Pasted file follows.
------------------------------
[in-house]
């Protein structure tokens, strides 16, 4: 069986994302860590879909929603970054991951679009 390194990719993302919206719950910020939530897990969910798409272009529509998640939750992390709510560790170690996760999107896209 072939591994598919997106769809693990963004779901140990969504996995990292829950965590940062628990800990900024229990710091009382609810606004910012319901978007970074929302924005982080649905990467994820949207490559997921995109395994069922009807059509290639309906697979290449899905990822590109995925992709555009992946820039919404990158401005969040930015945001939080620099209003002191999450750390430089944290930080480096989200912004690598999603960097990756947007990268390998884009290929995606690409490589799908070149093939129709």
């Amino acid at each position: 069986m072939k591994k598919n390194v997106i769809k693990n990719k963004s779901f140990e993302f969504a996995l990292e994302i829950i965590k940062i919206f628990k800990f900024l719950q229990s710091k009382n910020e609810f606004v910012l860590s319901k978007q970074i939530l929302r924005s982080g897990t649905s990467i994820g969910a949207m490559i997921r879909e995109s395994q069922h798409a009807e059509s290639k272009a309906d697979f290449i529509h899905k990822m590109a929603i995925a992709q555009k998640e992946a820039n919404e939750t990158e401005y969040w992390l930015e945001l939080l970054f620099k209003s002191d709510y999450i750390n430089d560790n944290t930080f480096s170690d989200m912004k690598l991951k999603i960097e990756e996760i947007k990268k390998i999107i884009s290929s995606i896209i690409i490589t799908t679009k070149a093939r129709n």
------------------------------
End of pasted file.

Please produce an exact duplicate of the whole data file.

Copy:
[in-house]
């Protein structure tokens, strides 16, 4: 069986994302860590879909929603970054991951679009 390194990719993302919206719950910020939530897990969910798409272009529509998640939750992390709510560790170690996760999107896209 072939591994598919997106769809693990963004779901140990969504996995990292829950965590940062628990800990900024229990710091009382609810606004910012319901978007970074929302924005982080649905990467994820949207490559997921995109395994069922009807059509290639309906697979290449899905990822590109995925992709555009992946820039919404990158401005969040930015945001939080620099209003002191999450750390430089944290930080480096989200912004690598999603960097990756947007990268390998884009290929995606690409490589799908070149093939129709």
């Amino acid at each position: 069986m072939k591994k598919n390194v997106i769809k693990n990719k963004s779901f140990e993302f969504a996995l990292e994302i829950i965590k940062i919206f628990k800990f900024l719950q229990s710091k009382n910020e609810f606004v910012l860590s319901k978007q970074i939530l929302r924005s982080g897990t649905s990467i994820g969910a949207m490559i997921r879909e995109s395994q069922h798409a009807e059509s290639k272009a309906d697979f290449i529509h899905k990822m590109a929603i995925a992709q555009k998640e992946a820039n919404e939750t990158e401005y969040w992390l930015e945001l939080l970054f620099k209003s002191d709510y999450i750390n430089d560790n944290t930080f480096s170690d989200m912004k690598l991951k999603i960097e990756e996760i947007k990268k390998i999107i884009s290929s995606i896209i690409i490589t799908t679009k070149a093939r129709n």